The Local Lowdown: February 2023

The Local Lowdown: February 2023

The Local Lowdown

Quick Take:
  • The North Bay housing market is entering 2023 as a sellers’ market, and we expect the market to remain favorable to sellers in the first quarter.
  • Home prices are showing signs of stabilizing, a likely sign that prices will start appreciating by the spring, as more inventory comes to market.
  • The housing market from 2020 to 2022 was an outlier, so it is adjusting back to more typical seasonal trends in 2023.
Note: You can find the charts/graphs for the Local Lowdown at the end of this section.

New Year, Old Normal

As we mentioned in the Big Story, the market has cooled for both buyers and sellers, largely because of higher interest rates. As we enter the new year, the market feels familiar — but from the era before 2020. Demand in the North Bay is evergreen, so we aren’t worried about matching buyers and sellers. That said, sellers likely won’t be getting multiple offers the second the home hits the market again anytime soon. To make a long story short, there is definitely less stress on the buying side of the market. Prices will most likely increase in 2023, but at a more modest rate of around 5-6%, which makes for a much healthier market than what occurred over the past three years. Single-family home and condo prices increased over the past two years, even with the declines from the peaks reached in 2022, with the exception of Marin condo prices, which are lower than they were in 2020. Without any signs of interest rates dropping, we’re entering a stage of slower, longer-term growth.

More new listings should come to the market in the first quarter

When we look at single-family home inventory levels for 2021 and 2022 side by side, it’s immediately apparent that inventory levels in any given month were fairly similar, but 2022 inventory was slightly lower than 2021. The 2021 market was defined by the high demand and high number of new listings, which helped drive a huge number of sales. New listings and sales rose and fell in tandem, but sales significantly outpaced new listings at the end of 2021, which dropped inventory to an all-time low. In 2022, however, far fewer listings came to market, especially in the second half of the year. Fewer homes and the rising rate environment dropped demand, bringing the market closer to balanced between buyers and sellers, but the sharp decline in new listings and steady sales reversed that trend in December. The condo market had a simpler story in that fewer new listings came to market without a proportional decline in sales, so inventory remained low. This year, we expect the housing market to look a lot more like 2022 than 2021.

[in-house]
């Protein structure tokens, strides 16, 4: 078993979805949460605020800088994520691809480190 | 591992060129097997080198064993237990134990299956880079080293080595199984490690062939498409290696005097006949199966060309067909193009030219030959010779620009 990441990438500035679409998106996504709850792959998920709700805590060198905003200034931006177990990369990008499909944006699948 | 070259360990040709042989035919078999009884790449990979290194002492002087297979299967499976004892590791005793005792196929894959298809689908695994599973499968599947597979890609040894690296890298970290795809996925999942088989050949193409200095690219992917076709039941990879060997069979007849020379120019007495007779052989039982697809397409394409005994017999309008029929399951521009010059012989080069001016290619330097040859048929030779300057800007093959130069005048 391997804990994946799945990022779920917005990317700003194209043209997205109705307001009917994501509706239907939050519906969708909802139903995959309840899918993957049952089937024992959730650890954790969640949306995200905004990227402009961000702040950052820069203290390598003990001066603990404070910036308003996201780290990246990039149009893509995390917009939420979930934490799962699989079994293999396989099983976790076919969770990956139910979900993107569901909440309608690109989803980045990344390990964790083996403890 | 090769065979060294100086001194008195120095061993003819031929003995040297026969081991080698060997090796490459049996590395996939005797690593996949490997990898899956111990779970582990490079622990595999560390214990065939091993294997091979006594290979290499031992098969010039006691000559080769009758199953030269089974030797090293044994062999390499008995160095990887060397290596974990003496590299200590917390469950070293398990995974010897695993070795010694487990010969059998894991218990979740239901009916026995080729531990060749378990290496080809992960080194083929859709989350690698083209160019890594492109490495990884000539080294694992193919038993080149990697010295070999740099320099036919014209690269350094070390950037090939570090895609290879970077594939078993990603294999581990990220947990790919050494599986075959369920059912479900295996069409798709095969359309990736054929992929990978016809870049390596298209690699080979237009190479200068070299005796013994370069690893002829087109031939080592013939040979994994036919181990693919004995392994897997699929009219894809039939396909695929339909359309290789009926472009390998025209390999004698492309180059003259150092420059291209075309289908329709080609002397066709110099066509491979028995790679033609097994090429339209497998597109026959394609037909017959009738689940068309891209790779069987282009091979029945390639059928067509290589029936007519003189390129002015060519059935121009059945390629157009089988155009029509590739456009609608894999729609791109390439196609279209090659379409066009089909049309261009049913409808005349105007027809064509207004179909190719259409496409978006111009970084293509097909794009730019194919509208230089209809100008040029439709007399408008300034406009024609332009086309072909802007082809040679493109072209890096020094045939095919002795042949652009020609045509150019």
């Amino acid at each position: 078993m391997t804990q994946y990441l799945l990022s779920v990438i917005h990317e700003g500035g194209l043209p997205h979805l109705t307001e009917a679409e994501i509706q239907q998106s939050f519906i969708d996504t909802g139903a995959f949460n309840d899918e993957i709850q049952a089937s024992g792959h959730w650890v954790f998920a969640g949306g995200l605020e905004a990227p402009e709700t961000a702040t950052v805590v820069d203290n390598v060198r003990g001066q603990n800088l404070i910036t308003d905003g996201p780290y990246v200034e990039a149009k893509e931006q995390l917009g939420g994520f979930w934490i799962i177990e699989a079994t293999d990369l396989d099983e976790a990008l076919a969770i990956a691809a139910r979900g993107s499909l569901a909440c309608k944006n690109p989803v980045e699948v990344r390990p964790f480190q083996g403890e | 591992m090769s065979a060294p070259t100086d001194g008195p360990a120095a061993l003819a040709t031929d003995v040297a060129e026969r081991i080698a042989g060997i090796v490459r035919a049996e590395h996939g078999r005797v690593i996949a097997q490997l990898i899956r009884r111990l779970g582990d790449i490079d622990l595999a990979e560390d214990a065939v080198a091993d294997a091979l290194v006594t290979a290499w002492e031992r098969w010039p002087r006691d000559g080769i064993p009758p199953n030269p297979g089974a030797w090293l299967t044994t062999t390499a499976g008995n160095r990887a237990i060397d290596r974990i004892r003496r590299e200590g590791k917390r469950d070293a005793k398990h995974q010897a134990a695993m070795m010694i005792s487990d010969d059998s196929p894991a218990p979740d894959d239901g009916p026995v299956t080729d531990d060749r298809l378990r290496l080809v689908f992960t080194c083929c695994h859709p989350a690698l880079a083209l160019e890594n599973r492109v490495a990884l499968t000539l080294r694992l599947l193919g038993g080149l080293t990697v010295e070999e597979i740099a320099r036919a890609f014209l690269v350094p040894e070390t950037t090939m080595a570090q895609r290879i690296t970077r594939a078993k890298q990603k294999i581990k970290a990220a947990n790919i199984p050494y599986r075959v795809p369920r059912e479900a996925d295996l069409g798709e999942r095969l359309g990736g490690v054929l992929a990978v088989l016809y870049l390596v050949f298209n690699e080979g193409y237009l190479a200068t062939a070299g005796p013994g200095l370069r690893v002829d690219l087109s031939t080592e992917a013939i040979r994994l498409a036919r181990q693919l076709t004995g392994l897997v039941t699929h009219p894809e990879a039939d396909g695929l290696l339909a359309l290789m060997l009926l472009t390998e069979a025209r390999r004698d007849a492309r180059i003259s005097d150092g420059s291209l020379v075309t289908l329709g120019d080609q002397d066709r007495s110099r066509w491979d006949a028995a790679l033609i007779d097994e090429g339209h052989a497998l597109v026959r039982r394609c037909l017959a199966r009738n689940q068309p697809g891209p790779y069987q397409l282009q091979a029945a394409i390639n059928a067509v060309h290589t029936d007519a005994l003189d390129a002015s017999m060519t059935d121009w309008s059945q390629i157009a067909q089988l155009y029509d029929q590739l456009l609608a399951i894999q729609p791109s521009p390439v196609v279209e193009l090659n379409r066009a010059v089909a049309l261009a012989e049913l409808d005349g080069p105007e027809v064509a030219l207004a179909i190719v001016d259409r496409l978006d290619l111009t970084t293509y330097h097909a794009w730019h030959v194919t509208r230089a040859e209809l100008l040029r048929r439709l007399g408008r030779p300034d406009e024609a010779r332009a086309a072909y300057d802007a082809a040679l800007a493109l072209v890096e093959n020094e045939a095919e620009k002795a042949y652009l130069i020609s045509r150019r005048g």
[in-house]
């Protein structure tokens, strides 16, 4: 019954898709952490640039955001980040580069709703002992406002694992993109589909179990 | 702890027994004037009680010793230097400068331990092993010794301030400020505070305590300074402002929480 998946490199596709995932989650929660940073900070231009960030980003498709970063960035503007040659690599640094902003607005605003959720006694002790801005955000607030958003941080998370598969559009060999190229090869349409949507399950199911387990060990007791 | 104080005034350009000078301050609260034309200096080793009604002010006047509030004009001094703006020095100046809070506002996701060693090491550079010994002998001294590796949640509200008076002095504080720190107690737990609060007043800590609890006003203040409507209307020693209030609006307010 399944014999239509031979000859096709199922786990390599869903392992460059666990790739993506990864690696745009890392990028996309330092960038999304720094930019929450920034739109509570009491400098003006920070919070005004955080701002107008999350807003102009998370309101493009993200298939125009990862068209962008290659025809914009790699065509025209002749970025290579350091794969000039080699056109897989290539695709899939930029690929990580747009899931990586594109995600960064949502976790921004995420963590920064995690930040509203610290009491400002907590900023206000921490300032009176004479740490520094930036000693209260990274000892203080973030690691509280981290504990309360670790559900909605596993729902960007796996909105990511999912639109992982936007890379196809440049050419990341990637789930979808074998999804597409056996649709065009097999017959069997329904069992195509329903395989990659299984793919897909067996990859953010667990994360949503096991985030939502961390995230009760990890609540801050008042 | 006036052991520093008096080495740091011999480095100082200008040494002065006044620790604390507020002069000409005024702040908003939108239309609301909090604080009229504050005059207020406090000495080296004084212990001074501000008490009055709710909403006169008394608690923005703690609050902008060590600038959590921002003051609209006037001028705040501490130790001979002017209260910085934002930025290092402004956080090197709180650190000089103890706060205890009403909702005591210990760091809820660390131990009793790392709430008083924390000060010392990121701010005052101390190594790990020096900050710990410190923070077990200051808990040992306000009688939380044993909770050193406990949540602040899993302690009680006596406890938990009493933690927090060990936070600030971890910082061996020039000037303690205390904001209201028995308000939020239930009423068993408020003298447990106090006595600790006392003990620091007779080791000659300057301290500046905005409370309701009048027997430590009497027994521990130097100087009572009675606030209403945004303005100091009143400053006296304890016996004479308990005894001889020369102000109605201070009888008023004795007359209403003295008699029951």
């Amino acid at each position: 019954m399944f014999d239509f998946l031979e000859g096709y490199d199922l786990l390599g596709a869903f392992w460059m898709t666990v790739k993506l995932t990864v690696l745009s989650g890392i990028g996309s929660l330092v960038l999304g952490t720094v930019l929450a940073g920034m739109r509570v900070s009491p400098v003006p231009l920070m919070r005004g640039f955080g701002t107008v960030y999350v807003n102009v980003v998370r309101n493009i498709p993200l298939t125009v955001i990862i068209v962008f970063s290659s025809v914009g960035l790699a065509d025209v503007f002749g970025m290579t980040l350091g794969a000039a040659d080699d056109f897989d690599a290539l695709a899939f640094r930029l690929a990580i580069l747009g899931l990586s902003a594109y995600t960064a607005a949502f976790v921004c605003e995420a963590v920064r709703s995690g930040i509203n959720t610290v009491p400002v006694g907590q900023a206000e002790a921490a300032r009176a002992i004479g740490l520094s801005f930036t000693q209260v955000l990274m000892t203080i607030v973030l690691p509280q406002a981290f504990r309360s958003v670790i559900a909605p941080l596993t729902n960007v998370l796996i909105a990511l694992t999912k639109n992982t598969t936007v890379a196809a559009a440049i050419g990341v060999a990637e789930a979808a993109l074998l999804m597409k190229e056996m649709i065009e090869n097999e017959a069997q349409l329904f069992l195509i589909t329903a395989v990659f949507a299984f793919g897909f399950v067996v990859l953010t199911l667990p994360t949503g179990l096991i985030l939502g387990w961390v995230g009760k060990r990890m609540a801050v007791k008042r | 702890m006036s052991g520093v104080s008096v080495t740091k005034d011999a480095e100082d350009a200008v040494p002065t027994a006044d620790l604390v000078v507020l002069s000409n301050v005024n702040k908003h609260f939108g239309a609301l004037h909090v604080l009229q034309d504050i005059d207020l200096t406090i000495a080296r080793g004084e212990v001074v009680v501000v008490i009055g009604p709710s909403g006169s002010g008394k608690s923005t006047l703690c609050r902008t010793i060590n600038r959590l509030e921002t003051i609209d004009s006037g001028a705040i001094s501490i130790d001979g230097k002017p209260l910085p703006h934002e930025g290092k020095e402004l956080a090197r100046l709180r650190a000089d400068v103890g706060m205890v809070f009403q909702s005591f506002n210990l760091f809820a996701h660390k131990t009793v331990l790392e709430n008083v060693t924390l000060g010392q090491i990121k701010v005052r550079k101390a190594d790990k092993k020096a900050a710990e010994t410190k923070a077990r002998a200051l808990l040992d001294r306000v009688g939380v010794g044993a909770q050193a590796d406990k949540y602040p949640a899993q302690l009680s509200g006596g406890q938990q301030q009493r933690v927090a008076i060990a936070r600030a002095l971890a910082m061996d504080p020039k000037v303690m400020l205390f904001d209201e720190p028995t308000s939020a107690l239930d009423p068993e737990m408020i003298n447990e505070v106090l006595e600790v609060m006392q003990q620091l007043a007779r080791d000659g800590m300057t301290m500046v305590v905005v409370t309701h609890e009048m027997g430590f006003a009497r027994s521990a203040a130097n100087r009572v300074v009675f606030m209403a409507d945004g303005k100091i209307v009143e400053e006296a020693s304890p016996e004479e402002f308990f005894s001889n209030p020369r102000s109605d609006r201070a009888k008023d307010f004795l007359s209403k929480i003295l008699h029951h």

Months of Supply Inventory Implies a Sellers' Market

Months of Supply Inventory (MSI) quantifies the supply/demand relationship by measuring how many months it would take for all current homes listed on the market to sell at the current rate of sales. The long-term average MSI is around three months in California, which indicates a balanced market. An MSI lower than three indicates that there are more buyers than sellers on the market (meaning it’s a sellers’ market), while a higher MSI indicates there are more sellers than buyers (meaning it’s a buyers’ market). MSI has trended higher since spring 2022 but has yet to reach three months of supply, indicating the North Bay is still in a sellers’ market. Despite the changing economic environment, we are comfortable saying that the market will still favor sellers for at least the first quarter of 2023.

Local Lowdown Data


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